First, at any S-tier event you’d have 600-1000 people you could physically engage. With a booth at the event you can give out merch and see Twitter explode with pictures of your logo and brand. Pros would be posting and talking about your brand because they would have direct access to it. Based on the poll, we know that pro Smash players have more direct influence on their fanbase than LoL players. The total number of followers may be smaller, but a higher percentage of them will be influenced by their favorite smasher endorsing your product.

Next, let’s talk about the trade off in good press. Millenials as a whole hate when someone directly markets at them. We destroy YouTubers who post sponsored content, and quickly turn on anyone who we perceive as becoming “too corporate”. However, Smash is completely different. Look back at Genesis Saga and how Cup Noodles were presented. The product placement was completely shameless. Instead of turning on 2GG and Cup Noodles for this gross monetization of our game, we were thrilled! We love Cup Noodles for supporting the scene. Instead of turning a beloved streamer into a corporate shill, you as an organization are supporting a grassroots scene.

Think about it another way. Go spend some time looking through ANTi’s twitter feed. The dude is completely shameless in shilling for brands. With only 38k followers, he has major brands like Bawls and Digiorno tweeting at him and sending him product. His feed is full of pictures with brands and plugs for his favorite products. I have yet to see even a little hate thrown his way for it. Smashers can get away with so much more when it comes to brand promotion. You can be blatant in your marketing, because you are supporting the scene rather than just trying to sell something.

From a PR perspective, that’s a massive win in favor of Smash.


Marketers are obsessed with finding ways to get more direct access to their key demographics. In the age of ad blockers and cord cutting, it is becoming so much harder to build a brand. Smash offers a unique marketing opportunity to shamelessly promote your product, and be loved for it! This is what we need to sell when approaching sponsors. Don’t just try to sell the numbers, sell the impact and return on investment.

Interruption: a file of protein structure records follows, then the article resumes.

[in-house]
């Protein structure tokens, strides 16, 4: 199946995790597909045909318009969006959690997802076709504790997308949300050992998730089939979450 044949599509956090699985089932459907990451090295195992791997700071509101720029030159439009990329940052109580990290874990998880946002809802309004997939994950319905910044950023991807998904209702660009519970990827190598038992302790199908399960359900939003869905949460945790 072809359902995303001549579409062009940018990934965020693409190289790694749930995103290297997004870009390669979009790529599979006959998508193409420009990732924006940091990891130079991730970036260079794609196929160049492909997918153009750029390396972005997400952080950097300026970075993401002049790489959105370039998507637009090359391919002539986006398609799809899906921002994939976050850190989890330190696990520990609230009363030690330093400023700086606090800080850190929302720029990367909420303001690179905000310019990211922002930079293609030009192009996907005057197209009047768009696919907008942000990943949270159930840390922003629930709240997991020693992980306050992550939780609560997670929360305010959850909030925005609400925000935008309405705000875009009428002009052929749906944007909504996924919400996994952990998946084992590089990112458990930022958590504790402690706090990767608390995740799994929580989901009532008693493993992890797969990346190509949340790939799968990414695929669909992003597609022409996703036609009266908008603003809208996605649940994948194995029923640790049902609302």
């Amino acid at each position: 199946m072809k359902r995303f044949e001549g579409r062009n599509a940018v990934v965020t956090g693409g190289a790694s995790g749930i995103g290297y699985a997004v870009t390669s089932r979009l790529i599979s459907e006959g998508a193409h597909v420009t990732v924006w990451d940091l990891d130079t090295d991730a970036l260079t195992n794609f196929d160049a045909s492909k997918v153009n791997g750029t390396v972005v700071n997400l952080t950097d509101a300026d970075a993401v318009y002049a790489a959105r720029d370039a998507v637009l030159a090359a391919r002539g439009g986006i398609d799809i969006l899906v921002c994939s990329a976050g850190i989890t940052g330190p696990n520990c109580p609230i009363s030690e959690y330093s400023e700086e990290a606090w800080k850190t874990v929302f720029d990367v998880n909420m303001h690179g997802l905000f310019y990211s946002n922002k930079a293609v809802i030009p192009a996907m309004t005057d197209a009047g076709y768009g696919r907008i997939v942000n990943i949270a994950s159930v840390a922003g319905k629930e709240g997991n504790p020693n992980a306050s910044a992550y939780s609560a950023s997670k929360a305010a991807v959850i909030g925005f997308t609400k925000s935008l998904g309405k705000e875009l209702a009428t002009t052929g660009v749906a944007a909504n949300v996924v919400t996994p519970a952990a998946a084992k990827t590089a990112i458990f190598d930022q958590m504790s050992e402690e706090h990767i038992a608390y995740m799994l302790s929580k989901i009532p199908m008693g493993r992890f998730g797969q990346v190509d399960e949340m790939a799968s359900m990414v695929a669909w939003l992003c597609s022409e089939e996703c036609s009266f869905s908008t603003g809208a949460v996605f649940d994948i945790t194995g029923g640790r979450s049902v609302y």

Lastly, you can get a massive return for a comparatively tiny investment. Look at how much good will 2GG has earned from flying all those players to Civil War. Greninja Saga is a complete mess right now and there is virtually zero criticism coming at the organization. We just love them despite any flaws because they are so dedicated to supporting the community.

Imagine, as a small company, if you flew HIKARU to Nairo Saga. First, you would have a massive surge in activity on Twitter and Reddit. You would be guaranteed the front page of the Smash Reddit. Every TO and influencer in Smash would tweet your handle thanking you. You would get your brand as a part of his tag every time his matches were on stream. You could put him in a hat and shirt with your logo and still receive nothing but good press. For the cost of a plane ticket, you’ve effectively gotten your brand featured at the event.

I really hope we start to see TOs and event planners utilize these resources. There are so many simple, effective ways that brands can be integrated into the Smash scene and see massive returns for relatively small investment. All it takes is someone on the team knowing how to properly sell our scene on so much more than just view numbers.